Rabbi Richard Rocklin is quick to admit that when he first moved into The Carillon, he “was a little unhappy.” He explained, “Although I had visited people in places like this seven days a week, I never dreamed I’d live here.” However, after five years at The Carillon, he not only meets with new residents to help them feel settled, but he said, “I can say with a full and true heart, I love it here. The staff is outstanding, the people are outstanding, and it’s a real blessing to be here.”
For Rocklin, a combination of peaceful solitude and joyful social interaction epitomizes life at The Carillon at Boulder Creek, the luxury hotel-style senior living community adjacent to the University of Colorado Boulder and just off the Boulder Creek Path. “I love painting, reading and studying,” Rocklin said. “I like to come down and socialize, have breakfast with someone, but then I think it’s glorious to spend time in my apartment with my little dog.” His near-constant companion is Yofi, Rocklin’s Yorkshire terrier whose name means “lovely” in Hebrew. Rocklin picked up painting in retirement thanks to another Carillon resident who provides pointers. “I don’t frame anything without her approval,” he said, grinning. Rocklin gives his artwork to his children or hangs it in his apartment; he is now working on painting some of the more than 2,000 original sayings he’s developed over a lifetime of speaking and writing.
Retirement Carillon-style: ‘One of the happiest parts of my life’
“Throughout my life, I was blessed by wonderful human beings, and I loved working with them. I never felt there was a day I did not want to go to work, but I can say that retirement has been one of the happiest parts of my life,” Rocklin noted. He loves that he is surrounded by caring people at The Carillon and that his grown daughters and grandchildren are nearby. “I see my daughters once a week or more,” he said. “And it’s fun to call up a grandchild and say, ‘Can you take me to the grocery store and go out for lunch?’ We’ve always valued being together. I’ve been very lucky.”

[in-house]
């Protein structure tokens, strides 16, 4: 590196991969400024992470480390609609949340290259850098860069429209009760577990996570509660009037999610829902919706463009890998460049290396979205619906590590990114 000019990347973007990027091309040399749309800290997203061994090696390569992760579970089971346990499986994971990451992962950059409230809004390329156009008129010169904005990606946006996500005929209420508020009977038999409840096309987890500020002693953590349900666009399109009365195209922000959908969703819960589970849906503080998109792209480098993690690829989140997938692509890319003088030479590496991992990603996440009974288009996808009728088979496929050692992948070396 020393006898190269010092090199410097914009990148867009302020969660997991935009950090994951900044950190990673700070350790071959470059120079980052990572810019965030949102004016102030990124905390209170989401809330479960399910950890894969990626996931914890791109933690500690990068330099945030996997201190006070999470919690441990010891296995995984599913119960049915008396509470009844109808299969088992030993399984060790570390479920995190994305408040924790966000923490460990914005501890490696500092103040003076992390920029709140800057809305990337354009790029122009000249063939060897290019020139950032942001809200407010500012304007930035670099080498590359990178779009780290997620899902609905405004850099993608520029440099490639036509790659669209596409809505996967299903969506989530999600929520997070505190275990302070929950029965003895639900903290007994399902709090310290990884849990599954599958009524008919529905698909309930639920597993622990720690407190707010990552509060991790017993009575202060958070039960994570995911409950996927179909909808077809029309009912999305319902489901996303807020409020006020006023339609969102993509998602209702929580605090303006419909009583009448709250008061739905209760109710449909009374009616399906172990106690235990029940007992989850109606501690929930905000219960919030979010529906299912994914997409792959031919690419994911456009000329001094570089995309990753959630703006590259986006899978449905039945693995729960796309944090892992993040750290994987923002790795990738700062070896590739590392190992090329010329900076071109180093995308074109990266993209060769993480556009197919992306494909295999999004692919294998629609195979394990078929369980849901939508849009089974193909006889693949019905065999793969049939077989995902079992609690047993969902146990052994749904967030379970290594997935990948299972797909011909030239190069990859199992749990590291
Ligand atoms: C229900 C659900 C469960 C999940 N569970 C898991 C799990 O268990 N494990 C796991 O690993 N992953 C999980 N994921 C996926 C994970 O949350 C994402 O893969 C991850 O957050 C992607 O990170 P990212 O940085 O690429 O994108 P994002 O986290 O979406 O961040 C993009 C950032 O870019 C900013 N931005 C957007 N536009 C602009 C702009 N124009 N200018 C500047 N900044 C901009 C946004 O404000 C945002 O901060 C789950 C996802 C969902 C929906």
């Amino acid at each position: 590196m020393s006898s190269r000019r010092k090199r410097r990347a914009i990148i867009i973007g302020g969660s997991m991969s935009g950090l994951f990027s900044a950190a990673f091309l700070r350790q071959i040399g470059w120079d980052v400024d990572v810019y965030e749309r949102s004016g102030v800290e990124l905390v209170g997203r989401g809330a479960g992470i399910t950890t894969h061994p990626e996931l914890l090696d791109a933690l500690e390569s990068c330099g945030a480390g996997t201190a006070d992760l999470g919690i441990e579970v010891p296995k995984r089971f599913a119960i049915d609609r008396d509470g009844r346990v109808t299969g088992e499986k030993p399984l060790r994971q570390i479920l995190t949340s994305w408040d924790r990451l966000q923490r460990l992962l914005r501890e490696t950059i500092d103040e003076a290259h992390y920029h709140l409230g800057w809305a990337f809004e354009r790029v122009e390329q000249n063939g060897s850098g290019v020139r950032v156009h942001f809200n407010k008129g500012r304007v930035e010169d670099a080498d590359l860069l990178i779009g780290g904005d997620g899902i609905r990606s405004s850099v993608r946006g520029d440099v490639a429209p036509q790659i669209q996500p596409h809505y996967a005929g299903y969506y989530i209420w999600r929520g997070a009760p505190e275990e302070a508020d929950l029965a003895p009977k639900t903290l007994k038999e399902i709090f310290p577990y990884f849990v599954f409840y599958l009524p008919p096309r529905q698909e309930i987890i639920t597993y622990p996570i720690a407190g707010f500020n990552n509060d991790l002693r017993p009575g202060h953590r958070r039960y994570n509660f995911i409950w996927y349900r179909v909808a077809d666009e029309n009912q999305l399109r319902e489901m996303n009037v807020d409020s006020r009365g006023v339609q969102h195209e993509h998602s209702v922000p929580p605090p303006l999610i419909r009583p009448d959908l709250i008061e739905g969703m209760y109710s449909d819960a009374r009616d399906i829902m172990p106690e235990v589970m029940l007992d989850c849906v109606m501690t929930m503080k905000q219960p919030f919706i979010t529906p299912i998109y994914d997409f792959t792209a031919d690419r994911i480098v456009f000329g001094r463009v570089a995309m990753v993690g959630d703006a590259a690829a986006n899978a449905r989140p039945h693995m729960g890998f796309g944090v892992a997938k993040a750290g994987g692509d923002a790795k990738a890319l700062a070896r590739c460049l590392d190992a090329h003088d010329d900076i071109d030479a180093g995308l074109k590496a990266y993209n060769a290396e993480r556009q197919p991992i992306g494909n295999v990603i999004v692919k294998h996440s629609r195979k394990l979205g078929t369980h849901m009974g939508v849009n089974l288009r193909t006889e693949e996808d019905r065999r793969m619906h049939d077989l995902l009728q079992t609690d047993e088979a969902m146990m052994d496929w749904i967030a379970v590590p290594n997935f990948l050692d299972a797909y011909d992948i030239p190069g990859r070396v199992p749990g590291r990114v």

He enjoys “simple visits” with family and fellow residents at The Carillon.
“For a time, I was known as ‘the running rabbi,’” he recalled. “I ran for 2,116 days once, at least three miles a day.” He added with a laugh, “But now I can’t run to the mailbox.” He walks four times daily with Yofi and sometimes Christian Shahmardian, sales advisor at The Carillon. “He’s one of my favorite people,” Shahmardian said, “and one of the best men I’ve ever met.”
Serving in the rabbinate meant that Rocklin did not own his first home until he retired and purchased a small place in Broomfield in his 70s. “I had been serving a senior congregation in Florida, and after 40 years in the rabbinate, one of my daughters called me and said, “Abba, it’s enough, come to Colorado and be with us.” He did, soon moving in with a daughter and then into his own space for a time. “I missed the congregation, but I knew I made the right decision,” he said. He continues to keep in touch with those remaining from his time of service.
Rocklin knew from a young age that he was destined for the rabbinate. After he suffered a serious automobile accident at age seven, “my mother went to the temple and prayed,” he said. By age 12, in a direct response to “my life being preserved,” Rocklin said, “I knew I would be a rabbi.” He grew up in Duluth, Minn., “where we were required to go to school even when it was 25 below zero,” he remembered. Rocklin graduated from the University of Minnesota with degrees in philosophy and speech and received a master’s from the University of North Carolina and a master’s in Hebrew literature and a doctorate of Hebrew literature from the Jewish Theological Seminary of America.
Kindness as ‘religion’
Since his children were young, Rocklin has observed, “Judaism is my way of life, but kindness is my religion.” That principal has permeated how he thinks about the world and the Carillon residents and staff in particular. “The people here are my brothers,” he said.
The Carillon intentionally strives to welcome all and to ensure that those who make their home at The Carillon feel treasured for who they are and how they uniquely enrich the community. From a former CU professor who holds regular piano concerts at The Carillon to former art teachers, museum curators and a variety of retired business and science professionals, each individual resident of The Carillon meaningfully contributes to the community. The Carillon staff keeps residents engaged as well, between frequent fitness activities and classes, art workshops, lectures, game nights and outings to cultural and sporting events.
One of Rocklin’s favorite Carillon activities are resident-led circle groups, in which a few residents gather for 12 weeks to discuss, say, a poem or intriguing idea. “I can’t wait for that to begin again,” said Rocklin, anticipating the fall season of circle groups.
To learn more about the welcoming community at The Carillon at Boulder Creek or to schedule a tour, email Shahmardian at [email protected] or call 720.565.6844.